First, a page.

PRC Research Core

The Research Core is made up of an implementation research project, the CDC funded Special Interest Projects (SIPs) and thematic networks.  

2019 - 2024: Core Research Project: Healthy Divas

Healthy Divas Project Logo.UCSF PRC's current research project is an implementation study of the Healthy Divas intervention in West Oakland, California. Healthy Divas was developed to address the unique care needs of transgender women living with HIV by providing relevant information, support, and skills building for the identification and accomplishment of individualized health care goals.

The implementation study is a Hybrid Type III design with a primary emphasis on the implementation process and secondary emphasis on the intervention outcomes. The RE-AIM framework is utilized to understand the implementation process, where reach refers to the individuals in the target population who participate in an intervention or program; effectiveness is the impact of an intervention on specific outcomes; adoption includes the settings, staff, and institutions that adopt and deliver an intervention or program; implementation involves the integration of the intervention into practice; and maintenance is the extent to which the intervention or program becomes a part of routine practice or policy.

A photo of Healthy Diva participants.Our partner in this effort is the California Prostitutes Education Project (Cal-PEP). Cal-PEP has been serving communities in Oakland for 33 years, with a focus on communities of color and those affected by HIV. Cal-PEP has recently been expanding its services to include transgender women and has successfully obtained funding to implement Healthy Divas over three years. We have collaborated with Cal-PEP on several research projects over the years and they have been represented on our CDC PRC Prevention Forum for 5 years. The PRC’s expertise in implementation science and the Healthy Divas intervention and Cal-PEP’s expertise in serving communities in Oakland, make this a unique, timely, and critical opportunity. This study will investigate the real-world implementation of an urgently needed intervention for a highly vulnerable population and will support the future adoption of Healthy Divas by other organizations in an expeditious manner.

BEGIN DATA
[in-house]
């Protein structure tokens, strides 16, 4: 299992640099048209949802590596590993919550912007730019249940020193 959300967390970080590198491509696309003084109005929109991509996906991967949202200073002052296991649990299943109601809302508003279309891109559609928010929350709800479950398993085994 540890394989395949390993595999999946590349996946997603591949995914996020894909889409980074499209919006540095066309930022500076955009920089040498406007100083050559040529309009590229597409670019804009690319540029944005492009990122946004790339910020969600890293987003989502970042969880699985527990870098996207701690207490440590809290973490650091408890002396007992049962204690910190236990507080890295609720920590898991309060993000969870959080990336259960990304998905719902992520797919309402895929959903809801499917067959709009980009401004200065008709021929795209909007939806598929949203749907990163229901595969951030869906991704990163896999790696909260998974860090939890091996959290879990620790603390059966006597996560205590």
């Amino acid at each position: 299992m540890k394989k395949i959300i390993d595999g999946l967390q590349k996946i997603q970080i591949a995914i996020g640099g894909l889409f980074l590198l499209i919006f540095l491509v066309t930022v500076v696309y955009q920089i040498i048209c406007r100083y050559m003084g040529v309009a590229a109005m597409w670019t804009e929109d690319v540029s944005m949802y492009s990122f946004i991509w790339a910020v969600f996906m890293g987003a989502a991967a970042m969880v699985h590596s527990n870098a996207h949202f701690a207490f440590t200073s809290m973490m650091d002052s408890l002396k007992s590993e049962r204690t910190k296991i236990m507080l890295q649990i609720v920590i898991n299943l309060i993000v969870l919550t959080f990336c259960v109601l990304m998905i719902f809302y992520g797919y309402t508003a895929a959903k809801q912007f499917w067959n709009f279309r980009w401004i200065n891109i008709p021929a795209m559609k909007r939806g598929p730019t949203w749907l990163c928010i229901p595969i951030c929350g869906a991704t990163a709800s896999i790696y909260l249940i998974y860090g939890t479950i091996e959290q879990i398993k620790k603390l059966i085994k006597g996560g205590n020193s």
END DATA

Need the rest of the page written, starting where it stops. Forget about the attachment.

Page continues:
2014 - 2019: Core Research Project: STYLE+Four cheerful gay Black men posing for a photoshoot

UCSF PRC's previous research project addresses a significant health disparity – HIV – among Black and Latino gay men who have sex with men (MSM). The intervention STYLE+ (“Strength Through Youth Livin’ Empowered”) seeks adapt and replicate STYLE, a model intervention designed to improve linkage of HIV-infected young MSM of color to clinical care. In collaboration with AIDS Project East Bay or APEB, the project was renamed M+ and has the following core elements:

  • Social marketing campaign
  • Community outreach & HIV testing
  • Red carpet HIV services
  • HIV+ support services

Special Interest Projects (SIPs)

Special interest projects (SIPs) are funded by CDC and other federal agencies. The funder outlines broad goals for each SIP, which is offered only to the PRCs, and the grantee is selected through competitive peer-review. Each project is funded for at least one year, but many are multiyear projects that receive several million dollars.The following SIPs are currently funded through the UCSF PRC:

2014-2019 Period

SIP14-026 Cognitive Interviews of Executive Directors of Food Banks to Inform Improved Distribution of Healthy Foods

  • Barnidge, E., Stenmark, S., & Seligman, H. (2017). Clinic-to-Community Models to Address Food Insecurity. JAMA Pediatrics, 171(6), 507. doi:10.1001/jamapediatrics.2017.0067
  • Pooler, J. A., Hartline-Grafton, H., Debor, M., Sudore, R. L., & Seligman, H. K. (2018). Food Insecurity: A Key Social Determinant of Health for Older Adults. Journal of the American Geriatrics Society. doi:10.1111/jgs.15736